Illustration – The Concept
An illustration is a visualization stressing more on form than on the subject. It can be a drawing, sketch, photograph, or painting. It aims to elucidate & highlight the subject, while aiding a better understanding of the textual information for a viewer or reader. The principle advantages of illustration are:
o Gives a face and a unique identity to the characters in a script
o Shows the examples of the subject in more than one form
o Clarifies and enhances the meaning of the text
o Helps understand difficult concepts by relating to pictures and images
o Can be used to depict step-wise instructions in a pictorial manner
o Helps understand the themes of the text at a glance
The first instances of illustrations date back to the age of prehistoric cave paintings, depicting the then lifestyle. These pictorial representations are very informative, particularly because no script existed in those days. The early 8th century wooden handcrafted illustrations have been found in Japan and China. From the 15th century onwards, books on engraving, etching, and wood designing were available. The 18th century saw further development in the field due to the birth of lithography. The ‘golden age’ of illustration lasted from the late 18th century until shortly after World War I (1914-18).
o Technical Illustration – As the name suggests, it is used to convey technical information visually. It enables even a non-technical audience to understand the basic technicality of a concept. Usually in the form of technical drawings and diagrams, these illustrations are accurate in their dimensions and proportions.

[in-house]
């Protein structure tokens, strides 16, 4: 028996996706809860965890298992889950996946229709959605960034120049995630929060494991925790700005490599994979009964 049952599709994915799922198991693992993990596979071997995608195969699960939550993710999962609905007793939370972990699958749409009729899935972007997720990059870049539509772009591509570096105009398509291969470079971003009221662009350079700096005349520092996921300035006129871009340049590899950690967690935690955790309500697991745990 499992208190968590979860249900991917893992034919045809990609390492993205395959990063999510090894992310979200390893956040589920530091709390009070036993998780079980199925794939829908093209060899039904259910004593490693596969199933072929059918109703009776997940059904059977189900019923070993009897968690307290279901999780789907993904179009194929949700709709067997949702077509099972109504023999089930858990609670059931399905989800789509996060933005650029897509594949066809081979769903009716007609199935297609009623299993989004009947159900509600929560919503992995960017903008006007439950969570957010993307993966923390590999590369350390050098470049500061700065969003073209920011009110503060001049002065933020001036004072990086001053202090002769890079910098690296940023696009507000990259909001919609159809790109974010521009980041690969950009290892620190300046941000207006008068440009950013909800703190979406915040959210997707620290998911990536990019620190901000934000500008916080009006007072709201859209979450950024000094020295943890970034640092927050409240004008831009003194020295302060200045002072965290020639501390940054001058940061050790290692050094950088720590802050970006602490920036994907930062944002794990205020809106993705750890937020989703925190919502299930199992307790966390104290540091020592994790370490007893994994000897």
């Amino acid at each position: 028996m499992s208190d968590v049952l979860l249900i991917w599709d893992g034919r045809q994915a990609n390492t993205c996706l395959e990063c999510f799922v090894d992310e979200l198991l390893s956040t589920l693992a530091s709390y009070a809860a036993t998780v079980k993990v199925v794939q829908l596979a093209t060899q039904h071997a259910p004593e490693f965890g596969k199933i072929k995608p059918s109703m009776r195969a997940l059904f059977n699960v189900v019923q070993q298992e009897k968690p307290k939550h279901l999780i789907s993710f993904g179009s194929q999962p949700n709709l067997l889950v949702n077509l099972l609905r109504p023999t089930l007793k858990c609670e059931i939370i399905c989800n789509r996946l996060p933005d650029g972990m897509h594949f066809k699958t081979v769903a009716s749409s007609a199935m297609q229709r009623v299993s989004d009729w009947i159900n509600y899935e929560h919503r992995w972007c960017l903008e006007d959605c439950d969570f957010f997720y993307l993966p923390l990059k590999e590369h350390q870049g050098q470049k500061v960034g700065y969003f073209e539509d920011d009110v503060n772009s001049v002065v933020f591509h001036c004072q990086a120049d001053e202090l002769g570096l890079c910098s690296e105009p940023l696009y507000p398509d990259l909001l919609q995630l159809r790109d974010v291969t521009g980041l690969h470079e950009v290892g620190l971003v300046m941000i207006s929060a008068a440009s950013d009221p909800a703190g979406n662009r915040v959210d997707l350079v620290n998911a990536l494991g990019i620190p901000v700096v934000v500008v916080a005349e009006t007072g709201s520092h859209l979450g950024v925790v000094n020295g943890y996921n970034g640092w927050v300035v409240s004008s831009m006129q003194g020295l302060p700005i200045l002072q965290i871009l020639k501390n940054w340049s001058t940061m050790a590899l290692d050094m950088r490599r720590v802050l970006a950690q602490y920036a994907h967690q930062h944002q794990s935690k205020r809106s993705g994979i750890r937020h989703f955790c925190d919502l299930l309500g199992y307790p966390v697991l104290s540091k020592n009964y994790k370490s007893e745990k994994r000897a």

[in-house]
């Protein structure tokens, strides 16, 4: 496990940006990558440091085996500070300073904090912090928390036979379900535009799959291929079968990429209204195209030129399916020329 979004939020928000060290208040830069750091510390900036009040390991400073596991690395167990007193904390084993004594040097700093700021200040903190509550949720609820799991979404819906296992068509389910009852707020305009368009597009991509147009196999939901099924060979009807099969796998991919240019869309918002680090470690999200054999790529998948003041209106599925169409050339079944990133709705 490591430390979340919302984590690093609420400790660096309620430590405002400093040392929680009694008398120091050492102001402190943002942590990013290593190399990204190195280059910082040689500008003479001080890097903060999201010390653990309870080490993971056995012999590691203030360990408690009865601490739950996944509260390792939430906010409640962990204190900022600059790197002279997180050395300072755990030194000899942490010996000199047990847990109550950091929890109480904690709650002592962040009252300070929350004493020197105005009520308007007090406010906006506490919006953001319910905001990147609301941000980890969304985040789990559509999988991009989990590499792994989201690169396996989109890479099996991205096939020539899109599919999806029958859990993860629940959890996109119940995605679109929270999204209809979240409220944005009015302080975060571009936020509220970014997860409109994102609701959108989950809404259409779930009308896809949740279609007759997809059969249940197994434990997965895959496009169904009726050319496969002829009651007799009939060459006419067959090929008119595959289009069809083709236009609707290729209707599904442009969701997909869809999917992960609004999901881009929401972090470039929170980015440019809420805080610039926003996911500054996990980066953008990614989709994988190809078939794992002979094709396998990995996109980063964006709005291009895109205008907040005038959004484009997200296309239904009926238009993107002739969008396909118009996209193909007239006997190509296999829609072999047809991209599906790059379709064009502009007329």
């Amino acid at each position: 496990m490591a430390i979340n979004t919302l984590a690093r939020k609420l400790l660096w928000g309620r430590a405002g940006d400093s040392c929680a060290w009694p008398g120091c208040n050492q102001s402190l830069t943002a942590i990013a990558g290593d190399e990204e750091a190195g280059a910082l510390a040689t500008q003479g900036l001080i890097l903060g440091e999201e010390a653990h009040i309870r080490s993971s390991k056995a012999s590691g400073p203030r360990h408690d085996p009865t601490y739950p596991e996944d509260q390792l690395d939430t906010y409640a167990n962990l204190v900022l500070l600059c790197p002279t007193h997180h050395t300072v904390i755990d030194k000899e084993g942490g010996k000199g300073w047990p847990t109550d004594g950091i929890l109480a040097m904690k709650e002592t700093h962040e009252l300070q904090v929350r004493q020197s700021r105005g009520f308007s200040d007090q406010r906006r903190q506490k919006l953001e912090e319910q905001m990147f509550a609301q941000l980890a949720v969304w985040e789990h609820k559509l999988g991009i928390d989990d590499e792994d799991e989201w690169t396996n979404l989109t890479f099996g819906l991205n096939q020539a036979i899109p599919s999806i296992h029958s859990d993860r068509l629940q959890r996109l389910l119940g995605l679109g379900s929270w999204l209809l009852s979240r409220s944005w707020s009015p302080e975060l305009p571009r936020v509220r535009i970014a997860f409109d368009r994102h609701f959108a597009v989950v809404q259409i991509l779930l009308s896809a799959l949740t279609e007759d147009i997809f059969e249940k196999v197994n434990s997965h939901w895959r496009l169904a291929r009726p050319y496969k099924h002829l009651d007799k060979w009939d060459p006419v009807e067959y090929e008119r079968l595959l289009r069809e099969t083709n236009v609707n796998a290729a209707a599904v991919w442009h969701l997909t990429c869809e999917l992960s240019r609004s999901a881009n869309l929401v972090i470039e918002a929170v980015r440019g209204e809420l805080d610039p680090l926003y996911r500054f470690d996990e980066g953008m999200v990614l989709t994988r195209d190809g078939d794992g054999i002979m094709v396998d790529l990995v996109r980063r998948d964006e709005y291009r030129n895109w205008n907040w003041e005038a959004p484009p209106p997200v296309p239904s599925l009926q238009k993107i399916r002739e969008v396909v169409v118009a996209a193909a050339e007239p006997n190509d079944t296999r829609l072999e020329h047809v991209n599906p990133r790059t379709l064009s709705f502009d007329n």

o Illustration Art – There is a surge in the illustration arena, due to the increased consumption in the media vehicles, such as magazines, music covers, and billboards to mention some. A meteoric rise in the popularity of video games and comics is especially a great booster to the field, in the countries like USA, China, Korea, and Hong Kong. Various art galleries and museums too display the interesting illustrative pieces.
While, the English poet, painter, and printmaker William Blake (1757-1827) emerged as a pioneer of this epoch with his relief etching, Honore Daumier (1808-79) was an immense contributor from France. England particularly had potential illustrators, who helped evolve the field, such as George Cruikshank (1792-1878), Hablot Knight Browne (1815-82), and John Leech (1817-64). Sir John Tenniel (1820-1914), the Dalziel Brothers [George Dalziel (1815-1902) & Edward Dalziel (1817-1905)], and Georges du Maurier (1834-96) gracefully ushered illustrations in the nineteenth century. Santiago Martinez Delgado (1906-54) and Arthur Wragg (1903-76) gave the field its identity in the twentieth century.